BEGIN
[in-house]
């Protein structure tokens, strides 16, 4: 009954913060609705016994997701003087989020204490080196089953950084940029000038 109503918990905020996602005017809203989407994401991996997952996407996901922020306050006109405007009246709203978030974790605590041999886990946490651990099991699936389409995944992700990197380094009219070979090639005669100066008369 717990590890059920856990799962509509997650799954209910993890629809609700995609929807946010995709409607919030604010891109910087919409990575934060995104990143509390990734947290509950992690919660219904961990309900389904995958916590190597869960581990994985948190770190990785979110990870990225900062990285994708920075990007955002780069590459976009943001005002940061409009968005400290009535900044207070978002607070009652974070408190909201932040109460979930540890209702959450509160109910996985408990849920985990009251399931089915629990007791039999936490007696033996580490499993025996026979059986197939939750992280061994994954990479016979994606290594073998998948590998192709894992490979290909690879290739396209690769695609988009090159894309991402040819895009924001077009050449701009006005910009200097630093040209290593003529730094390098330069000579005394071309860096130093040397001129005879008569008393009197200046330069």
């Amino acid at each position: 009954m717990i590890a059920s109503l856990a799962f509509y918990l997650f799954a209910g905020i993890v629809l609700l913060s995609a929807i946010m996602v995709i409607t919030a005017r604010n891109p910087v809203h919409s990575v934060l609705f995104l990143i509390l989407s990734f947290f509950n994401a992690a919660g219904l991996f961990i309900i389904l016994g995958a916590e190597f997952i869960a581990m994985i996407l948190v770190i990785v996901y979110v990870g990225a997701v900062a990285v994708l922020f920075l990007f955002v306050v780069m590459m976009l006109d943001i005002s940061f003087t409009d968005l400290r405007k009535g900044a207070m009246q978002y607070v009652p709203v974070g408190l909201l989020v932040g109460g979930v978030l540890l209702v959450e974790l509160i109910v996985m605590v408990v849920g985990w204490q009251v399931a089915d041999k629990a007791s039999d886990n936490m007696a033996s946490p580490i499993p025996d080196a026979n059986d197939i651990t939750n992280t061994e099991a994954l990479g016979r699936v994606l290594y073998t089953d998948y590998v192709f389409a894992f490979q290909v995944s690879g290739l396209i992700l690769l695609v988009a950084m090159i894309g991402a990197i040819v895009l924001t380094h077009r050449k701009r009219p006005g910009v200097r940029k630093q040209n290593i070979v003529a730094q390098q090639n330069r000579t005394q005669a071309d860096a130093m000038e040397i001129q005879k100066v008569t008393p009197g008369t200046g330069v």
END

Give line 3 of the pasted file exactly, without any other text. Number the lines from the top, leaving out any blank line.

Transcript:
């Amino acid at each position: 009954m717990i590890a059920s109503l856990a799962f509509y918990l997650f799954a209910g905020i993890v629809l609700l913060s995609a929807i946010m996602v995709i409607t919030a005017r604010n891109p910087v809203h919409s990575v934060l609705f995104l990143i509390l989407s990734f947290f509950n994401a992690a919660g219904l991996f961990i309900i389904l016994g995958a916590e190597f997952i869960a581990m994985i996407l948190v770190i990785v996901y979110v990870g990225a997701v900062a990285v994708l922020f920075l990007f955002v306050v780069m590459m976009l006109d943001i005002s940061f003087t409009d968005l400290r405007k009535g900044a207070m009246q978002y607070v009652p709203v974070g408190l909201l989020v932040g109460g979930v978030l540890l209702v959450e974790l509160i109910v996985m605590v408990v849920g985990w204490q009251v399931a089915d041999k629990a007791s039999d886990n936490m007696a033996s946490p580490i499993p025996d080196a026979n059986d197939i651990t939750n992280t061994e099991a994954l990479g016979r699936v994606l290594y073998t089953d998948y590998v192709f389409a894992f490979q290909v995944s690879g290739l396209i992700l690769l695609v988009a950084m090159i894309g991402a990197i040819v895009l924001t380094h077009r050449k701009r009219p006005g910009v200097r940029k630093q040209n290593i070979v003529a730094q390098q090639n330069r000579t005394q005669a071309d860096a130093m000038e040397i001129q005879k100066v008569t008393p009197g008369t200046g330069v």